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The role of agricultural biodiversity in diets in the developing world


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Improving diet diversity, quality and ecosystem sustainability. By Federico Mattei Bioversity International. Read more about Bioversity International’s work on diet diversity for nutrition and health.

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The role of agricultural biodiversity in diets in the developing world

  1. 1. The role of agricultural biodiversity in diets in the developing world: Improving diet diversity, quality and ecosystem sustainability – Federico Mattei
  2. 2. <ul><li>200 million children are chronically undernourished </li></ul><ul><li>2 billion people have micronutrient deficiencies </li></ul><ul><li>60% of child deaths have an underlying cause of poor nutrition </li></ul><ul><li>1.6 billion people are overweight or obese </li></ul>The statistics are staggering UNICEF, 2009
  3. 3. South Atlantic Ocean South Pacific Ocean Indian Ocean Arctic Ocean Arctic Ocean North Pacific Ocean 1 billion are overweight or obese Source: The World is Fat (Penguin, Dec 2008) BMI <10% 10-20% 21-30% 31-40% 41-50% > 51%
  4. 4. Loss of agricultural biodiversity
  5. 5. Loss of agricultural biodiversity <ul><li>In the United States an estimated 90 percent of historic fruit and vegetable varieties have vanished . </li></ul><ul><li>In the Philippines thousands of varieties of rice once thrived; now only up to a hundred are grown there . </li></ul><ul><li>In China 90 percent of the wheat varieties cultivated just a century ago have disappeared . </li></ul><ul><li>As for the 8,000 known livestock breeds , 1,600 are endangered or already extinct . </li></ul>
  6. 6. Loss of diet variety <ul><li>The world has over 50 000 edible plants. Just three of them, rice, maize and wheat, provide 60 percent of the world's food energy intake . </li></ul><ul><li>Of these 50 000, only a few hundred contribute significantly to food supplies. </li></ul><ul><li>Although there are over 10 000 species in the Gramineae (cereal) family, few have been widely introduced into cultivation over the past 2 000 years </li></ul><ul><li>Cereals are high in carbohydrates so they do provide energy, have low to moderate protein but are low in micronutrients; often poor quality and over processed . </li></ul>
  7. 7. Yields, Prices or Nutrient Outputs <ul><li>Agricultural practices have bee traditionally aimed at increasing production while decreasing costs </li></ul><ul><li>Recently, preserving the environment has become more prominent goal </li></ul>However, maximizing nutrient output of farming systems has never been a primary objective of modern agriculture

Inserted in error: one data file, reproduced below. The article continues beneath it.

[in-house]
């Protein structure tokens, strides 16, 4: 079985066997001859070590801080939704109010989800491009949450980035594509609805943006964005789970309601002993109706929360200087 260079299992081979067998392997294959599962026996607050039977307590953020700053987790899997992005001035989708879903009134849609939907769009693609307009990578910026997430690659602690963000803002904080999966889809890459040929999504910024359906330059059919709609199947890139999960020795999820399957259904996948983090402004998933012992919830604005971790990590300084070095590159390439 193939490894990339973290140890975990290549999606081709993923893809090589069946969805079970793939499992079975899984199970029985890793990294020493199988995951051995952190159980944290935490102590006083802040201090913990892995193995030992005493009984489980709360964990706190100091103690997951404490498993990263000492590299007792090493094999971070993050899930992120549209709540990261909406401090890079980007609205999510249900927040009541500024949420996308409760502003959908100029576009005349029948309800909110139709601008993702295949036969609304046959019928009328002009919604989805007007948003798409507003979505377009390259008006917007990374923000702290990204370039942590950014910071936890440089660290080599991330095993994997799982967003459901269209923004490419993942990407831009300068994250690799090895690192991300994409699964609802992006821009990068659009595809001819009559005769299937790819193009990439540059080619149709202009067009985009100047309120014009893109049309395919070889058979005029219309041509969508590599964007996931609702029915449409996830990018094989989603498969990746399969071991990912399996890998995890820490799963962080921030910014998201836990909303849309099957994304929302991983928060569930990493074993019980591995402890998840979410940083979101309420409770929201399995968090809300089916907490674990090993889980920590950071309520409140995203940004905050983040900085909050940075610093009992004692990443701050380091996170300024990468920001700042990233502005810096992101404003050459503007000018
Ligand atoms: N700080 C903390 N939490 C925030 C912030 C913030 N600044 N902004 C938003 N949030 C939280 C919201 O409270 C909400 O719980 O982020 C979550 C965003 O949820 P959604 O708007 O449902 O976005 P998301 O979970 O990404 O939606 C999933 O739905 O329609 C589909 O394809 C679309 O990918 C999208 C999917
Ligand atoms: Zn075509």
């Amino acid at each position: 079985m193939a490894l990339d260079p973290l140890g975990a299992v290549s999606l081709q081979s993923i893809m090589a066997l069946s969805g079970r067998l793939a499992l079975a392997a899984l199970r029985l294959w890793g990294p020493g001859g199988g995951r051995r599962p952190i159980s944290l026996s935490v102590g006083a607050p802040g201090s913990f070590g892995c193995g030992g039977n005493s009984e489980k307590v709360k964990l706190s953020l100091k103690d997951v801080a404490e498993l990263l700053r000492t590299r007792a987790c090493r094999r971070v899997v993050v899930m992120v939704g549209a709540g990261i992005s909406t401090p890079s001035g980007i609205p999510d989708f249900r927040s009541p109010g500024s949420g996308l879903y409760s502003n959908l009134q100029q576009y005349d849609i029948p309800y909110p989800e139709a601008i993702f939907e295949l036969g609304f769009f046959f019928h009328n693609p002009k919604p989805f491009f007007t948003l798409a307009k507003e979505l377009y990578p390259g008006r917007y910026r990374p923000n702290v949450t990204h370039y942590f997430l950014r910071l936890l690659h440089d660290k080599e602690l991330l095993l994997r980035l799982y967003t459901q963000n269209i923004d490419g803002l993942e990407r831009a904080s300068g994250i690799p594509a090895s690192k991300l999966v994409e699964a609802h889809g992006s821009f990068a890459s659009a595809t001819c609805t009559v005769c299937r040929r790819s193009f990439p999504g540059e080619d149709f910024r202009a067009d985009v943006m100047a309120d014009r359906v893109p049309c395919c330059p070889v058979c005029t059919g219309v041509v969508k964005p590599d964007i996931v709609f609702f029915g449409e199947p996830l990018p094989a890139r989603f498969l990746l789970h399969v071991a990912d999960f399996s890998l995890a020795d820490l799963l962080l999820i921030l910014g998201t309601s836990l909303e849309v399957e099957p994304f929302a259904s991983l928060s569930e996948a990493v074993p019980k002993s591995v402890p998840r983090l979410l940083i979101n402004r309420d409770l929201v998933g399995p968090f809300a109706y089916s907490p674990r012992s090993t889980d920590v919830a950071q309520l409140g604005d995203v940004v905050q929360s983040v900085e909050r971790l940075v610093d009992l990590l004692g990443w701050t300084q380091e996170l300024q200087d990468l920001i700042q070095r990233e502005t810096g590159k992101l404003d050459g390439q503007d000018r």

8. 8. Ecosystem Services Ecosystem services (also called environmental services or nature’s services) are benefits provided by ecosystems to humans , that contribute to making human life both possible and worth living Traditional ecosystem services include: • crop pollination • pest and disease control • nutrient dispersal and cycling • seed dispersal • crop pollination • carbon sequestration and climate regulation • waste decomposition and detoxification
  9. 9. Optimizing Nutrient Diversity <ul><li>Human nutrition is one of the most important, but often overlooked, ecosystem service </li></ul><ul><li>As humans modify their environment, they select and protect some species and exclude and eradicate others to maximize the provisioning of ecosystem services </li></ul><ul><li>Optimizing for nutrient diversity can be presented schematically as maximizing the various arms of an ecological spider diagram where increasing species richness increases the capacity of the agro ecosystem </li></ul>“ Spider Diagram of the Three Sisters”
  10. 10. Optimizing Nutrient Output One means of assuring adequate dietary diversity would be to manage agro ecosystems in ways that will result in plentiful and diversified nutrient output of farming systems Two processes are at work: - Complementary effect: Interactions between species result in a yield or function greater than that expected by chance . These interactions range from resource partitioning, in which different organisms use resources differently thus reducing competition, to symbiotic and mutual interactions in which a species facilitates the presence or success of another - Sampling effect: if we increase the number of crops produced in a farming system, simply by chance, we also increase the probability that communities will obtain nutrients needed
  11. 11. Mesoamerican “three sisters” <ul><li>-The combination of corn (a grass), beans (a nitrogen fixating legume) and squash (a low lying creeper) maximize trait efficiency between species resulting in higher yields that those obtained from three monocrop cultures of these crops </li></ul><ul><li>Corn is particularly efficient at maximizing photosynthesis and grows straight and tall, the beans take advantage of this structural support and help fixate nitrogen (which become available to the corn) and the squash takes advantage of the relative shade provided by the other two and provides soil erosion protection. </li></ul><ul><li>Corn is an important source of carbohydrates, beans provide protein, fiber, vitamin B, zinc and iron and squash provides many micronutrients including vitamin A </li></ul>
  12. 12. Rice Paddies and Fish Farming - Fish culture in rice fields offer one of the best means of contemporaneous production of grain and animal protein on the same piece of land - Increase in organic fertilization by fish excreta and remains of artificial feed and reduction in the number of harmful insects, such as paddy stem borers, whose larvae are eaten by fish as well as control of algae and weeds which compete with rice for light and nutrients - It is estimated that a potential fish yield of 2.2 – 2.4 million metric tons could be obtained annually from the rice fields (Vincke, 1979) which would provide essential protein and micronutrients need to complement a rice based diet